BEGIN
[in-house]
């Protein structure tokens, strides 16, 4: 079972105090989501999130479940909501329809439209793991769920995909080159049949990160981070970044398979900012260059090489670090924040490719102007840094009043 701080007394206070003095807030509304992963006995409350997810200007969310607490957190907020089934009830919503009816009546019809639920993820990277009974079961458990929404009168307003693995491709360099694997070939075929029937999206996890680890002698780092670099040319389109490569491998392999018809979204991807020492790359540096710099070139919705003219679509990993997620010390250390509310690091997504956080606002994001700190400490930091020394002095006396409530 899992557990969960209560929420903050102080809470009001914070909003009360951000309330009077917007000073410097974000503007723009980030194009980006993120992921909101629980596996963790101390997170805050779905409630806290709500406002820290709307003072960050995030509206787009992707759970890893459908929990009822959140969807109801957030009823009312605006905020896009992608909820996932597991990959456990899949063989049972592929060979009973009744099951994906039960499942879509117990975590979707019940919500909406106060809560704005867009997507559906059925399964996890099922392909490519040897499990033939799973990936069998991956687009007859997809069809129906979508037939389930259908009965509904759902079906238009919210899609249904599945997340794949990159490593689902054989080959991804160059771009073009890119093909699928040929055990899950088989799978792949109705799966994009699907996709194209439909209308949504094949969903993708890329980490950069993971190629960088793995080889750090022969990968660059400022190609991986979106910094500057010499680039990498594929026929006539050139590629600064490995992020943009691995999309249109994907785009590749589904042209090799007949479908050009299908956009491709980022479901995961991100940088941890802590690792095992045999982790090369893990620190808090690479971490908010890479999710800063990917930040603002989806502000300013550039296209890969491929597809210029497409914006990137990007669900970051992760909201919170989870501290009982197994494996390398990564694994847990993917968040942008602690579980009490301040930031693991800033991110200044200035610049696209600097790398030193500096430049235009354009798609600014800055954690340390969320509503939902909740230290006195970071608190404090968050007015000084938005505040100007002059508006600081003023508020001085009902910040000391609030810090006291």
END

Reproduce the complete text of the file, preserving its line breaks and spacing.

[in-house]
């Protein structure tokens, strides 16, 4: 079972105090989501999130479940909501329809439209793991769920995909080159049949990160981070970044398979900012260059090489670090924040490719102007840094009043 701080007394206070003095807030509304992963006995409350997810200007969310607490957190907020089934009830919503009816009546019809639920993820990277009974079961458990929404009168307003693995491709360099694997070939075929029937999206996890680890002698780092670099040319389109490569491998392999018809979204991807020492790359540096710099070139919705003219679509990993997620010390250390509310690091997504956080606002994001700190400490930091020394002095006396409530 899992557990969960209560929420903050102080809470009001914070909003009360951000309330009077917007000073410097974000503007723009980030194009980006993120992921909101629980596996963790101390997170805050779905409630806290709500406002820290709307003072960050995030509206787009992707759970890893459908929990009822959140969807109801957030009823009312605006905020896009992608909820996932597991990959456990899949063989049972592929060979009973009744099951994906039960499942879509117990975590979707019940919500909406106060809560704005867009997507559906059925399964996890099922392909490519040897499990033939799973990936069998991956687009007859997809069809129906979508037939389930259908009965509904759902079906238009919210899609249904599945997340794949990159490593689902054989080959991804160059771009073009890119093909699928040929055990899950088989799978792949109705799966994009699907996709194209439909209308949504094949969903993708890329980490950069993971190629960088793995080889750090022969990968660059400022190609991986979106910094500057010499680039990498594929026929006539050139590629600064490995992020943009691995999309249109994907785009590749589904042209090799007949479908050009299908956009491709980022479901995961991100940088941890802590690792095992045999982790090369893990620190808090690479971490908010890479999710800063990917930040603002989806502000300013550039296209890969491929597809210029497409914006990137990007669900970051992760909201919170989870501290009982197994494996390398990564694994847990993917968040942008602690579980009490301040930031693991800033991110200044200035610049696209600097790398030193500096430049235009354009798609600014800055954690340390969320509503939902909740230290006195970071608190404090968050007015000084938005505040100007002059508006600081003023508020001085009902910040000391609030810090006291």